Psychiatry and Clinical Psychopharmacology
Original Article

Depression and anxiety disorders during pegylated interferon treatment in patients with chronic hepatitis B


Department of Psychiatry, School of Medicine, Ege University, Izmir, Turkey


Department of Infectious Diseases and Clinical Microbiology, School of Medicine, Ege University, Izmir, Turkey


Department of Public Health, School of Medicine, Ege University, Izmir, Turkey

Psychiatry and Clinical Psychopharmacology 2017; 27: 47-53
DOI: 10.1080/24750573.2017.1293251
Read: 700 Downloads: 460 Published: 10 February 2021

Objectives: Interferon (IFN) treatment has many neuropsychiatric side effects such as depression and anxiety disorder. Although untreated depression is a major contributor to dosage reduction or premature discontinuation of the IFN treatment, it is found that depressive symptoms among patients undergoing hepatitis C virus (HCV) treatment are commonly overlooked during routine clinical interviews. Besides depression, anxiety disorders are shown to affect adherence to pegylated IFN (Peg-IFN) treatment in patients with hepatitis C. Despite the occurrence of neuropsychiatric side effects of IFN treatment being widely reported in patients with hepatitis C, there are few studies studying patients infected with hepatitis B virus (HBV). The aim of this prospective study was to evaluate the incidence and risk factors of depressive and anxiety disorders that occur during Peg-IFN treatment of patients with HBV.

Methods: The sample consisted of volunteer patients who were diagnosed with HBV infection and who were decided to receive IFN treatment. During the study period, all consecutive patients with HBV infection and who would have IFN treatment were informed about the study and invited to participate. Thirty-seven chronic hepatitis B (CHB) patients were recruited for the study, but four of them were excluded due to psychiatric diagnosis at the initiation of the treatment. Therefore, the sample consisted of 33 patients with CHB, meeting the inclusion criteria. The participants had psychiatric assessment before the treatment and at 1st, 3rd, 6th, and 12th months. At each visit, the subjects were assessed with Clinical Global Impressions Scale, Hamilton Rating Scale for Depression (HRSD), and Hamilton Anxiety Rating Scale (HAM-A).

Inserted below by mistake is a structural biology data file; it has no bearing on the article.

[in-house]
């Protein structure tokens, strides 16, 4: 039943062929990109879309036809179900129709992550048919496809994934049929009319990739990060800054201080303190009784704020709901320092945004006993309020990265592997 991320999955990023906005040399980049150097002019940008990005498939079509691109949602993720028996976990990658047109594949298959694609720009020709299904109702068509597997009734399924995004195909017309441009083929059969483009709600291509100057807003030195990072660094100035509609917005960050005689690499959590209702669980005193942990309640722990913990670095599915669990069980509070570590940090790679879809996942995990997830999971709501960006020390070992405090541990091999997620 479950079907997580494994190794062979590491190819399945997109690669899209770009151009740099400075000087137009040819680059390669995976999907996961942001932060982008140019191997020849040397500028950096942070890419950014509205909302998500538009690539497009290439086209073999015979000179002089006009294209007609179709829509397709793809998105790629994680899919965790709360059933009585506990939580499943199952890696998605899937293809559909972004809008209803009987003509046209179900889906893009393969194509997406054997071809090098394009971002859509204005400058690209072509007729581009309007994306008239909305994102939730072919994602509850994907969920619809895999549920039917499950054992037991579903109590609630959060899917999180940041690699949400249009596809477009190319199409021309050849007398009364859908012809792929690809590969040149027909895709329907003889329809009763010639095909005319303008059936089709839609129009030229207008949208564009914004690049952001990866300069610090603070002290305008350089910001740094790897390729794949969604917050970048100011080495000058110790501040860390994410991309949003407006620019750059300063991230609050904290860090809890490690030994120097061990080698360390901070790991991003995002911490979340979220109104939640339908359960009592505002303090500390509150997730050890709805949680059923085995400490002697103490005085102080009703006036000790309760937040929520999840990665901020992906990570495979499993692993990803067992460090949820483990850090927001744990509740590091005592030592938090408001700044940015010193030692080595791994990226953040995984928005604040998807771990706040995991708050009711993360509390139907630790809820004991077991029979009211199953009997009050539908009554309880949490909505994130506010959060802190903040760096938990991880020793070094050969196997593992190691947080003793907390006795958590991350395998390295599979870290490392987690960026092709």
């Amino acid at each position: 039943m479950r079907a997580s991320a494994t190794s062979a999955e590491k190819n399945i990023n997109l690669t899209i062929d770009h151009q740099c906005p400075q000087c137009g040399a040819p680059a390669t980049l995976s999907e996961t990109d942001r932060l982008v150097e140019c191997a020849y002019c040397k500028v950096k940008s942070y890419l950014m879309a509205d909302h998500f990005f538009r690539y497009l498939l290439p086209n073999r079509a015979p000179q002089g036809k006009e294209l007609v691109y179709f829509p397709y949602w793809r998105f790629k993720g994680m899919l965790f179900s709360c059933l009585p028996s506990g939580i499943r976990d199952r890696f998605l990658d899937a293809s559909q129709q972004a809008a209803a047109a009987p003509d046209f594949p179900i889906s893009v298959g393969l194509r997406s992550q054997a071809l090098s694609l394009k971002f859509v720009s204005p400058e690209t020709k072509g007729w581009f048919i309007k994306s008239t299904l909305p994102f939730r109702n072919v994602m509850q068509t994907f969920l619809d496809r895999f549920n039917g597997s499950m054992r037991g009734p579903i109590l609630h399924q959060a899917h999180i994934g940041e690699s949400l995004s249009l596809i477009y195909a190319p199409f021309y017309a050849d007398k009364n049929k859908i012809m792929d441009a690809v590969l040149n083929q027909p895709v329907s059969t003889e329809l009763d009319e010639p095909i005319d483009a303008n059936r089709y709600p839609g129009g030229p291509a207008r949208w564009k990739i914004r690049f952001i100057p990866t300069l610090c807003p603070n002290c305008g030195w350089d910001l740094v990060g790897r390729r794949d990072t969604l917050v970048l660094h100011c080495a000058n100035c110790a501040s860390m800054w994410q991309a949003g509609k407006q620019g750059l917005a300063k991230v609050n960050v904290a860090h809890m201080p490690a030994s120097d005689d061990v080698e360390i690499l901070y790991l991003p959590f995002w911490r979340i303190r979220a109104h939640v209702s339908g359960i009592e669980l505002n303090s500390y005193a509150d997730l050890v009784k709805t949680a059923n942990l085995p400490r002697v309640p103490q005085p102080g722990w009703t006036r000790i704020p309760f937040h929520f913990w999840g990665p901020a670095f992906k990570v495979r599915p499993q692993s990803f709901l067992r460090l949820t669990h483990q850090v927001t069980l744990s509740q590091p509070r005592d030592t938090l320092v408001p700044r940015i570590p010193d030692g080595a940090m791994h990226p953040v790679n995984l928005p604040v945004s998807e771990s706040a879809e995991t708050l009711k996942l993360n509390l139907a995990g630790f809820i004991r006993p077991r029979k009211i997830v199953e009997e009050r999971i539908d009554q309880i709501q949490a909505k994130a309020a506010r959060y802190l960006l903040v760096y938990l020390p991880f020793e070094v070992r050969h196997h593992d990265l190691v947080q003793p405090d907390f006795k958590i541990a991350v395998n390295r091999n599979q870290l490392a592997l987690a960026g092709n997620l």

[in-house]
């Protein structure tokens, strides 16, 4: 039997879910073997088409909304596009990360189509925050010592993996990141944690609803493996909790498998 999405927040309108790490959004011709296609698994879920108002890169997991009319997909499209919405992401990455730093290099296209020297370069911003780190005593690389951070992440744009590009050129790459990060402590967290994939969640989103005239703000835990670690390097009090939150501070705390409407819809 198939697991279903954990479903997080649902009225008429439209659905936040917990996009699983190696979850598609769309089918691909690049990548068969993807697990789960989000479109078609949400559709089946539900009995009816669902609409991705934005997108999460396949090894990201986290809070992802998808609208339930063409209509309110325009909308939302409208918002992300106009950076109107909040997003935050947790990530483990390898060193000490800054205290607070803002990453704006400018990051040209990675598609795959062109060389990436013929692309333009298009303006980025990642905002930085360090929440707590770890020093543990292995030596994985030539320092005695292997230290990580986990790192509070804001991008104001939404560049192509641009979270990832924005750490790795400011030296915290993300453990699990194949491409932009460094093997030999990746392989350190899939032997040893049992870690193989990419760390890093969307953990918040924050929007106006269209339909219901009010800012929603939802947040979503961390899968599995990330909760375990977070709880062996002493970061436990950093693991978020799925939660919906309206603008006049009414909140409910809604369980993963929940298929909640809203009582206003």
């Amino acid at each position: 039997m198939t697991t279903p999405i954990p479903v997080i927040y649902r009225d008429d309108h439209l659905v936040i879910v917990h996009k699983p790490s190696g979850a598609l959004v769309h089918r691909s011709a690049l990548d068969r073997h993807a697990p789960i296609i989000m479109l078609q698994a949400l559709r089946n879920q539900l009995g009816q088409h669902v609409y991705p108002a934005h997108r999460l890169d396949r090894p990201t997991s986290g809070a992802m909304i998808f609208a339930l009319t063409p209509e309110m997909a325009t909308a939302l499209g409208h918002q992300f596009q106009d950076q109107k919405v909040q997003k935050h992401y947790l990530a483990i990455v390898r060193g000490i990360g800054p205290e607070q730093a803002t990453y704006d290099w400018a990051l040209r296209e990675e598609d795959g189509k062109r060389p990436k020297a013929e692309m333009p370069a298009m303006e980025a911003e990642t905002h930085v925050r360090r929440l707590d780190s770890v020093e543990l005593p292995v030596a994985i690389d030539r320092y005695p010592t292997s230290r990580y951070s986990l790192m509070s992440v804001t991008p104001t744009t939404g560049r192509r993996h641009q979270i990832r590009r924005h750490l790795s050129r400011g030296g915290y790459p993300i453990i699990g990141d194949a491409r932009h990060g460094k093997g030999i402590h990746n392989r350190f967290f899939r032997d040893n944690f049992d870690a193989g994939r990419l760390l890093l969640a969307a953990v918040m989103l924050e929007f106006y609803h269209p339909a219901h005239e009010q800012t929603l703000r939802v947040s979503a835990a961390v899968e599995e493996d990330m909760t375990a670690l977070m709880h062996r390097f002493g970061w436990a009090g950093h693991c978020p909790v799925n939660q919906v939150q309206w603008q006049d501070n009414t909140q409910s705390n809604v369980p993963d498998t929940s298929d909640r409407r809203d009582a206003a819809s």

Results: Among the 33 patients with HBV, 22 (66.7%) were men. Mean age was 35.97 ± 10.73 years. While follow-up, 6 patients dropped out from the study. Also, 13 patients were excluded from the study as they developed depression and/or anxiety disorder. Mean baseline HRSD and HAM-A scores were smaller than the following visits’ scores. The difference was not statistically significant only for the 12th month assessments. Totally 14 (42.4%) patients developed depression/anxiety disorder during 1 year follow-up. Six (42.86%) of them received the diagnosis at the 1st month, 3 (21.43%) at the 3rd, 4 (28.57%), at 6th months, and 1 (7.14%) at the 12th month. When we compared the patients who developed depression/anxiety disorder with the patients who did not develop any psychiatric disorder, we found that the mean baseline HRSD score (t = 2.303, p = .028) and female percentage (p = .017) were statistically significantly higher in the depression/anxiety disorder group.

Conclusions: There is an incidence of 42.4% for depression and/or anxiety disorders during Peg-IFN treatment. Females and patients with subsyndromal depressive symptoms should be referred to a psychiatrist and closely monitored especially for the first three months of the IFN treatment.

EISSN 2475-0581